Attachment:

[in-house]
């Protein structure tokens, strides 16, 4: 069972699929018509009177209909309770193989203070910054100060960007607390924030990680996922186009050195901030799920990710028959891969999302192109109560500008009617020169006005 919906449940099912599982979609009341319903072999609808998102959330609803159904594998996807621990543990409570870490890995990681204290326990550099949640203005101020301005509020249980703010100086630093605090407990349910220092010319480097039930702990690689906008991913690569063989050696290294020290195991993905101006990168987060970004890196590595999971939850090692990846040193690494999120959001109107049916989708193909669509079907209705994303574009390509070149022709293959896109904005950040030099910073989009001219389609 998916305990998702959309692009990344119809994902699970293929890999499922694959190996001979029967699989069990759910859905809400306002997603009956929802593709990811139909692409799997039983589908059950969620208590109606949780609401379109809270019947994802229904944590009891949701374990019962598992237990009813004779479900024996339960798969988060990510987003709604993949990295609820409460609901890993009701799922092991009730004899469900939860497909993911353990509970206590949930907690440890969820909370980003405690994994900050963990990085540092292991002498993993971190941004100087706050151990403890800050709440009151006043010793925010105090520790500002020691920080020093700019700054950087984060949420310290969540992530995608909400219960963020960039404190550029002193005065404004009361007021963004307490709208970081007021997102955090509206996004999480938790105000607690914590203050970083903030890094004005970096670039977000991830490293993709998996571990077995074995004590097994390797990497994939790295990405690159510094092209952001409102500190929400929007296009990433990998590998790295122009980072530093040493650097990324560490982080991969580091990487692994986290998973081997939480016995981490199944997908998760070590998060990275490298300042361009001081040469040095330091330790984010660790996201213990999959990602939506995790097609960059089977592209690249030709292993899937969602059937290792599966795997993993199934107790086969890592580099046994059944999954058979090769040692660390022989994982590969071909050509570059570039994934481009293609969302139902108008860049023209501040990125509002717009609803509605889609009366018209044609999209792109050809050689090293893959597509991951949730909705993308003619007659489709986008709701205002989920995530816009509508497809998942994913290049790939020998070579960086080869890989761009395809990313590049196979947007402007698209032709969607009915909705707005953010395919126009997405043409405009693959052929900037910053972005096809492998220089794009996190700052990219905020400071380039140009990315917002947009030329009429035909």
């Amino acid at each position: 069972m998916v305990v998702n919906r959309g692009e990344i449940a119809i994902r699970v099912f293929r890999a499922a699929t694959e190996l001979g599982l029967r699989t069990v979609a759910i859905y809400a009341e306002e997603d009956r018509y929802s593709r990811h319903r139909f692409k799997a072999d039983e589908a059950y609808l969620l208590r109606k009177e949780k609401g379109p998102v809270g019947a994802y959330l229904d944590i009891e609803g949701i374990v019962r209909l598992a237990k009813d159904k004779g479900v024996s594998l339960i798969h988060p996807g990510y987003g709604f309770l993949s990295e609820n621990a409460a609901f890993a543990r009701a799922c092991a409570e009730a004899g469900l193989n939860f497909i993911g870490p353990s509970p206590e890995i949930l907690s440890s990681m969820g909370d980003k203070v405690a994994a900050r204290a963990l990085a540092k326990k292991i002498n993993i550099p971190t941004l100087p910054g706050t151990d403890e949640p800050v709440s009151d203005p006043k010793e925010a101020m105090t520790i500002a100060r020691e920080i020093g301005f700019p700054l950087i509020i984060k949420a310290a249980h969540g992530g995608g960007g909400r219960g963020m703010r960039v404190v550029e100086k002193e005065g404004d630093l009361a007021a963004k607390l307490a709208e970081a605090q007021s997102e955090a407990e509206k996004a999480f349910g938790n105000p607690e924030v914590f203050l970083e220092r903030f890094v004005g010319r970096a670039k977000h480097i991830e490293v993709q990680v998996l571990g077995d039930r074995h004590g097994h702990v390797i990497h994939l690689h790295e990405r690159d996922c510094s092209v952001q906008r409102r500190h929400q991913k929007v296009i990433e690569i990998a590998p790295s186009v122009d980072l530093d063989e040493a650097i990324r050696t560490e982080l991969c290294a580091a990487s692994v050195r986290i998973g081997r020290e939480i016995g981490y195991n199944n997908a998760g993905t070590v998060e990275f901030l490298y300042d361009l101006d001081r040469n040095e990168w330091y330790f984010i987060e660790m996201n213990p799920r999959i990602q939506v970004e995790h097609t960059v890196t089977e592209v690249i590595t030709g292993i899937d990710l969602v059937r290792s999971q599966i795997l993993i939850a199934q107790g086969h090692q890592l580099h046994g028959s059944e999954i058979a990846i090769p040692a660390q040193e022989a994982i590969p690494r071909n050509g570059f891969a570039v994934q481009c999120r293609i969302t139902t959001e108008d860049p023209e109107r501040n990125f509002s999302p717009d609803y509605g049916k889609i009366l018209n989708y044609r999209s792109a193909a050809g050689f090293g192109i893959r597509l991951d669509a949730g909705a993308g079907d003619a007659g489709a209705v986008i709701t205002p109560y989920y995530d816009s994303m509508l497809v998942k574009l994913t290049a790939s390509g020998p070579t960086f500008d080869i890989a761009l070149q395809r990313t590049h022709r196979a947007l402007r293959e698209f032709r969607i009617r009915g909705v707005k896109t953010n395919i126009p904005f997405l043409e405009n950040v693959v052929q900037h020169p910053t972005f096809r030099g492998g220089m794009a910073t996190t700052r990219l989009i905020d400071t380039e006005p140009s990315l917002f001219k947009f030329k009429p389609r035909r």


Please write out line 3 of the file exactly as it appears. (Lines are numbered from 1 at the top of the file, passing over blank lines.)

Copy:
């Amino acid at each position: 069972m998916v305990v998702n919906r959309g692009e990344i449940a119809i994902r699970v099912f293929r890999a499922a699929t694959e190996l001979g599982l029967r699989t069990v979609a759910i859905y809400a009341e306002e997603d009956r018509y929802s593709r990811h319903r139909f692409k799997a072999d039983e589908a059950y609808l969620l208590r109606k009177e949780k609401g379109p998102v809270g019947a994802y959330l229904d944590i009891e609803g949701i374990v019962r209909l598992a237990k009813d159904k004779g479900v024996s594998l339960i798969h988060p996807g990510y987003g709604f309770l993949s990295e609820n621990a409460a609901f890993a543990r009701a799922c092991a409570e009730a004899g469900l193989n939860f497909i993911g870490p353990s509970p206590e890995i949930l907690s440890s990681m969820g909370d980003k203070v405690a994994a900050r204290a963990l990085a540092k326990k292991i002498n993993i550099p971190t941004l100087p910054g706050t151990d403890e949640p800050v709440s009151d203005p006043k010793e925010a101020m105090t520790i500002a100060r020691e920080i020093g301005f700019p700054l950087i509020i984060k949420a310290a249980h969540g992530g995608g960007g909400r219960g963020m703010r960039v404190v550029e100086k002193e005065g404004d630093l009361a007021a963004k607390l307490a709208e970081a605090q007021s997102e955090a407990e509206k996004a999480f349910g938790n105000p607690e924030v914590f203050l970083e220092r903030f890094v004005g010319r970096a670039k977000h480097i991830e490293v993709q990680v998996l571990g077995d039930r074995h004590g097994h702990v390797i990497h994939l690689h790295e990405r690159d996922c510094s092209v952001q906008r409102r500190h929400q991913k929007v296009i990433e690569i990998a590998p790295s186009v122009d980072l530093d063989e040493a650097i990324r050696t560490e982080l991969c290294a580091a990487s692994v050195r986290i998973g081997r020290e939480i016995g981490y195991n199944n997908a998760g993905t070590v998060e990275f901030l490298y300042d361009l101006d001081r040469n040095e990168w330091y330790f984010i987060e660790m996201n213990p799920r999959i990602q939506v970004e995790h097609t960059v890196t089977e592209v690249i590595t030709g292993i899937d990710l969602v059937r290792s999971q599966i795997l993993i939850a199934q107790g086969h090692q890592l580099h046994g028959s059944e999954i058979a990846i090769p040692a660390q040193e022989a994982i590969p690494r071909n050509g570059f891969a570039v994934q481009c999120r293609i969302t139902t959001e108008d860049p023209e109107r501040n990125f509002s999302p717009d609803y509605g049916k889609i009366l018209n989708y044609r999209s792109a193909a050809g050689f090293g192109i893959r597509l991951d669509a949730g909705a993308g079907d003619a007659g489709a209705v986008i709701t205002p109560y989920y995530d816009s994303m509508l497809v998942k574009l994913t290049a790939s390509g020998p070579t960086f500008d080869i890989a761009l070149q395809r990313t590049h022709r196979a947007l402007r293959e698209f032709r969607i009617r009915g909705v707005k896109t953010n395919i126009p904005f997405l043409e405009n950040v693959v052929q900037h020169p910053t972005f096809r030099g492998g220089m794009a910073t996190t700052r990219l989009i905020d400071t380039e006005p140009s990315l917002f001219k947009f030329k009429p389609r035909r």